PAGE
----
Bahamas: Law of Offshore
Mutual Fund Law
The Bahamas launched a new legislative platform for investment funds in December, 2003, which the BFSB (Bahamas Financial Services Board) is hoping will create an attractive, risk-based regime based on four classes of funds.
The legislation, known as the Investment Funds Act 2003 ("IFA"), establishes a regulatory regime for Professional, SMART, Standard and Recognized Foreign Funds. The IFA also maintains the existence of a dual licensing regime whereby the Securities Commission of The Bahamas (SCB) is authorized to license all classes of funds and Unrestricted Fund Administrators (UFA) are authorized to license Professional & SMART funds. UFAs are subject to continuous oversight by the SCB for compliance with prescribed guidelines and other prudential norms.
The new investment funds environment in The Bahamas is based on the clear introduction of categories of investors rather than the traditional reference to the value of investment. In essence, The Bahamas has created a risk-based fund regime.
The Professional Fund, which continues to be the dominant fund class in the Bahamas, is a separate class designed for sophisticated investors, with prescribed disclosure and other requirements typical of the global alternative investment fund market. While the SCB may license this class of fund at the client's behest, it is more likely that once the UFA is satisfied that the fund meets all due diligence and regulatory standards, the Fund will be licensed by the UFA. The launch of this type of fund can take place in a two to eight week period depending on the ability of the UFA to obtain an acceptable degree of comfort over the key fund participants, the offering document and the constitutive documents.
The Bahamas SMART funds concept is the most innovative development in the country's funds industry. It recognizes that many funds do not fit a predefined classification of retail or professional third party funds. A careful analysis of this prompted the launch of the SMART funds, or a Special Mandate Alternate Regulatory Test Fund.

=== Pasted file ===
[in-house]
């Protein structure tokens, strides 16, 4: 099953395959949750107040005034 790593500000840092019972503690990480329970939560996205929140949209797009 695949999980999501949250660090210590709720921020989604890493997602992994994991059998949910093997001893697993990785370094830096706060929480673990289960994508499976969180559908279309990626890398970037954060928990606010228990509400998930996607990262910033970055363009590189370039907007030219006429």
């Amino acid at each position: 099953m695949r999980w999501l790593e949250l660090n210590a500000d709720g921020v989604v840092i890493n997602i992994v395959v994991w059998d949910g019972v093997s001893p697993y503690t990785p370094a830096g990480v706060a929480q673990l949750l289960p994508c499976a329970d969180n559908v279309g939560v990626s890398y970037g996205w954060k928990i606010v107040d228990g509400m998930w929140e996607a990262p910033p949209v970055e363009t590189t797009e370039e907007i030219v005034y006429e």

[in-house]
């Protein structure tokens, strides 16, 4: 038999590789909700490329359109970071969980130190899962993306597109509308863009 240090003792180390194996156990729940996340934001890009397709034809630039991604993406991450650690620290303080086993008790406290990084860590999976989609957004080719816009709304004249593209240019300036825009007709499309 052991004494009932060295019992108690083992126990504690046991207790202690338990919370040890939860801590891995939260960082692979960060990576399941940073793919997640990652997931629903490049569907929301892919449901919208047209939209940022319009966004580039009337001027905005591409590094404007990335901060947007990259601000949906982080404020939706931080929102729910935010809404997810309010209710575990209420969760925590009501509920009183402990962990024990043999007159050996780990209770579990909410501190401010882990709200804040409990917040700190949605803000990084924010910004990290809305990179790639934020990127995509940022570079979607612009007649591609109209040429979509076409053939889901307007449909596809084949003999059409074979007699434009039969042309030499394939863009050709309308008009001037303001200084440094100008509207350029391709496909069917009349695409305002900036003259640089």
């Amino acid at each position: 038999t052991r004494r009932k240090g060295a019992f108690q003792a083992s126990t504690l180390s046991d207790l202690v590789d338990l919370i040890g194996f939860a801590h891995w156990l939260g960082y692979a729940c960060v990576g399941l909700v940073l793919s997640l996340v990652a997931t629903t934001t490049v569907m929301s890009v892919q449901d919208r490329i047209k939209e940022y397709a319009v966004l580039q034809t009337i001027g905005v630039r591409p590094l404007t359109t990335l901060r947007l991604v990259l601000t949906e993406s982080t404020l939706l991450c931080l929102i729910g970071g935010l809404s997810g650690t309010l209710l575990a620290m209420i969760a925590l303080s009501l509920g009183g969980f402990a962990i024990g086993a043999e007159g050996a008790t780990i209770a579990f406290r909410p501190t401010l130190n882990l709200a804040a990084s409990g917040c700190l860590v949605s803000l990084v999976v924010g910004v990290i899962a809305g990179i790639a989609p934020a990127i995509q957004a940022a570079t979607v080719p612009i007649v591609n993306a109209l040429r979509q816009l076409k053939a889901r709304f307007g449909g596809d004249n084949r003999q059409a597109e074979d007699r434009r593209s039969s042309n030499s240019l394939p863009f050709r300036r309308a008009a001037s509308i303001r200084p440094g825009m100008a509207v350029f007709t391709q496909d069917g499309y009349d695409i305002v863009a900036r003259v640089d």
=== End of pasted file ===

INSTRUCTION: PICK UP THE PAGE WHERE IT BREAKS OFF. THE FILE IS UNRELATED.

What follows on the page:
SMART funds provide for the development of regulatory oversight tailored to the client structure. As the needs of clients vary and evolve, intermediaries and clients have the ability to develop and submit to the Securities Commission, proposals to establish entities with a specific mandate.
After consideration of risk - including the degree of sophistication of investors, the number of participants and the provision of service by a recognised licensed service provider - the Securities Commission may declare the mandate suitable for the alternative regulatory regime.
Typical concessions might include the use of a reduced content offering memorandum, the ability of the product to be licensed directly by a fund administrator in The Bahamas and the waiver of the standard audit requirement. These concessions, however, do not waive the requirement that clients wishing to use SMART funds are subject to due diligence reviews and are regulated by the Securities Commission.
Four SMART fund templates have received SCB approval for the following purposes:
Discretionary Managed Clients: to provide an investment vehicle for client funds managed under a discretionary management service. It includes the provision of term sheets and waiving of the audit requirement, where investors executed a discretionary mandate of recognized financial institutions and, the fund is established for administrative rather than asset gathering purposes. With these Discretionary Investment Management Funds, the investor benefits from a lower expense ratio due to lower costs for structuring and the elimination of annual management and audit fees relating purely to the fund structure.